NEW YORK (GenomeWeb) – Arcturus Therapeutics this week released data showing that its lipid nanoparticle technology, dubbed Lunar, can deliver messenger RNA into non-human primates, triggering significant production of a therapeutic protein after a single dose.
Based on these and rodent data demonstrating mRNA delivery to the liver, lung, muscle, and tumor tissue, Arcturus is now working on identifying promising indications for the technology, with an eye to initiating Phase I testing of an mRNA drug as early as 2016.
Arcturus was founded in mid-2013 to develop RNAi therapeutics based on the Lunar nanoparticles, which are promoted as offering a higher therapeutic index than other lipid nanoparticles due to their biodegradability, and unlocked nucleobase analog-modified siRNAs.
The company has since named two lead candidates, the transthyretin-mediated amyloidosis treatments LUNAR-101 and LUNAR-102. The first is under development for a manifestation of the disease called familial amyloidotic cardiomyopathy and the second for a version called familial amyloidotic polyneuropathy.
These two drugs remain the company's top priority and are on track to move into Phase I testing in early 2015 and 2016, respectively. However, the company has been actively investigating whether Lunar could also be used with other RNA medicines.
In early 2014, the company presented data showing that it could deliver and express luciferase mRNA in the livers of mice. This week, it unveiled additional data extending that work in rodents and, more importantly, non-human primates (NHPs).
Specifically, Arcturus showed that intravenous administration to NHPs of synthetic human erythropoietin (EPO) mRNA using Lunar nanoparticles led to the production of 42 ng/mL of EPO protein — representing a 1,000-fold increase over normal levels in man — after a single .3 mg/kg dose. Additionally, the EPO levels remained elevated up to 24 hours after treatment.
No safety issues were observed in any of the animals tested, according to the company.
In rodents, Arcturus showed that Lunar could deliver luciferase mRNA into the lungs and livers of mice as well as tumors with the inclusion of a targeting technology after intravenous administration. The company was also able to demonstrate functional delivery of mRNA into mice with intramuscular administration.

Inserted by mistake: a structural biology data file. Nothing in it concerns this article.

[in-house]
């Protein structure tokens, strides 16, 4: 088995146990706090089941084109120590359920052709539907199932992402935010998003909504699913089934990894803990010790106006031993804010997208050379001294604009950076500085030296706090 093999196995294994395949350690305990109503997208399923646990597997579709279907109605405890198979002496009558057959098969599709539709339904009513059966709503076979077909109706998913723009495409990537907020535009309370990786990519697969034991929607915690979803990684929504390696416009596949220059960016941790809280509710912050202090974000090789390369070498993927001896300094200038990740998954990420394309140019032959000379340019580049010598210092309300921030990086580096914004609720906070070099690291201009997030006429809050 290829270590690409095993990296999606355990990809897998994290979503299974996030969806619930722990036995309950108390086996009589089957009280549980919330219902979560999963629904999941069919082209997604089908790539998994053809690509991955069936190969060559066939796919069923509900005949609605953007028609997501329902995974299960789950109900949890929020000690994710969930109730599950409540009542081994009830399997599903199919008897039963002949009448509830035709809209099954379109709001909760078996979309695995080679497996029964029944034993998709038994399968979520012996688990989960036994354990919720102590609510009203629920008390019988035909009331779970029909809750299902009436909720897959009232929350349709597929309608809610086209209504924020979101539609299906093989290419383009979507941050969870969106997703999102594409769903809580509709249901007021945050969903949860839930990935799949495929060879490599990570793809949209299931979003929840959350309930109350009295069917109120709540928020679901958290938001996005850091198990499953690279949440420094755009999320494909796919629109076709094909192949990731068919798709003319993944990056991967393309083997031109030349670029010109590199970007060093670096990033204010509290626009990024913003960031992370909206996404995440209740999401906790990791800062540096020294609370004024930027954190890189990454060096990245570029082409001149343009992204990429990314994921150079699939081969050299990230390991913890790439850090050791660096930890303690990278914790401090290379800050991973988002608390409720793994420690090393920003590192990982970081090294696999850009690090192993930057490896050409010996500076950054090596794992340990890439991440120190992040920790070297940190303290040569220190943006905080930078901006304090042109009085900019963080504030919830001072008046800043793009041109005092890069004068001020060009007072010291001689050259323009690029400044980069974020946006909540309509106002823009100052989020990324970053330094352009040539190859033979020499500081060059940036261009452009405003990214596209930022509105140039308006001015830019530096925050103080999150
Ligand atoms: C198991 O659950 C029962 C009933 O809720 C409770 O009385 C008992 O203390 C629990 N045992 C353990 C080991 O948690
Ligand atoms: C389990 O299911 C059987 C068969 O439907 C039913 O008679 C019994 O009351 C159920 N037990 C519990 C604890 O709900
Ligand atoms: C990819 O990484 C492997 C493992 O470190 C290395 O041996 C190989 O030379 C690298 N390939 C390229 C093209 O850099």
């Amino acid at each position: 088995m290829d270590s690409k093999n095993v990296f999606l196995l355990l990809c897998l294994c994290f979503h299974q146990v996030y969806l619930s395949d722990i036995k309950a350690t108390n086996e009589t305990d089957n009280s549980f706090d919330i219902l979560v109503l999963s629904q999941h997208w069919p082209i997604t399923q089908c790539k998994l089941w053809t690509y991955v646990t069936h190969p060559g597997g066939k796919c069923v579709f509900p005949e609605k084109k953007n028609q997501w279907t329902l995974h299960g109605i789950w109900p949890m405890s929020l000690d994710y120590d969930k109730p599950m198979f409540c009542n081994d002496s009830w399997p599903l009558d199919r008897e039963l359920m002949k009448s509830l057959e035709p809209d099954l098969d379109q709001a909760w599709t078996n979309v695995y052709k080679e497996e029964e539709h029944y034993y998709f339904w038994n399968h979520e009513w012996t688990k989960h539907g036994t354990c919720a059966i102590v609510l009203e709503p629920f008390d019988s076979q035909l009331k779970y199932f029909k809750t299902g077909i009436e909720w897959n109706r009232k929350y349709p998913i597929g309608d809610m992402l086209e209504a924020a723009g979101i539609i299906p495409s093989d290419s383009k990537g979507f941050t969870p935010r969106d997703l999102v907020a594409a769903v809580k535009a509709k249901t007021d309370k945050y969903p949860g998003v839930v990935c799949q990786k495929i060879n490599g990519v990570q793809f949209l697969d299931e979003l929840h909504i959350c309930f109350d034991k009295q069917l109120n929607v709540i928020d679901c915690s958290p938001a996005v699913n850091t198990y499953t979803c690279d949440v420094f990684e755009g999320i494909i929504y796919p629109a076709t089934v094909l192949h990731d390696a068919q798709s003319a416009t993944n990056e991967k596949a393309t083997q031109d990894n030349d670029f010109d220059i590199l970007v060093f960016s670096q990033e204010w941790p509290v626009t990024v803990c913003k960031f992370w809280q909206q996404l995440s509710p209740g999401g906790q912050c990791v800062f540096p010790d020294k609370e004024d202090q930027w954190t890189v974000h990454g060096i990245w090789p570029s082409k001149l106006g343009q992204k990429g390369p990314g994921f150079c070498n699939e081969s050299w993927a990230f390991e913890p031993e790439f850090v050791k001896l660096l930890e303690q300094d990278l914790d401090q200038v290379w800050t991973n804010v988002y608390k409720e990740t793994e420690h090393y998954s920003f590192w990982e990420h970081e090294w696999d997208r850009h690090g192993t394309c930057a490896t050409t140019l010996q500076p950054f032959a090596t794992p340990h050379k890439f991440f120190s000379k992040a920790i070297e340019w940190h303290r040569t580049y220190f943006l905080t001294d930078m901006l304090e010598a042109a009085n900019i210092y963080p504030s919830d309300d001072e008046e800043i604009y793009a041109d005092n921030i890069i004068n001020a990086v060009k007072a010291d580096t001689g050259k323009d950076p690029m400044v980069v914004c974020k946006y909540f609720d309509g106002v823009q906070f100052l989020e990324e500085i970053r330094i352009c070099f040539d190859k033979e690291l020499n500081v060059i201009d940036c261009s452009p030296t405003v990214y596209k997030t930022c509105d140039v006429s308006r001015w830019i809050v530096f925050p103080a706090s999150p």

Buoyed by these findings, the company has become increasingly bullish about its potential in the burgeoning mRNA therapeutics space, Arcturus CSO and COO Pad Chivukula told Gene Silencing News. And while it remains interested in exploring partnerships in the field, the firm is also considering advancing an mRNA program into the clinic on its own.
"We think that we can potentially take one of these drugs into the clinic," possibly in 2016, he said. Doing so, however, will require serious consideration of what indication makes the most sense for such a new therapeutic modality.
"This is a completely new field, there have been no [investigational new drug applications] ever … so we're treading cautiously," Chivukula said. At this point, however, the company sees promise in cancer and cystic fibrosis.
To that end, it has generated in vitro data showing that human cells can be transfected with mRNA for the tumor suppressor p53 and cystic fibrosis transmembrane conductance regulator, which is implicated in cystic fibrosis.
Arcturus also sees the potential of joining its mRNA and RNAi technologies into a single product, Chivukula said. Using cancer as an example, he pointed to the possibility of using siRNAs to knock down an oncogene and mRNA to express a protein that induces apoptosis in tumors.
However, he stressed that this work remains very early stage.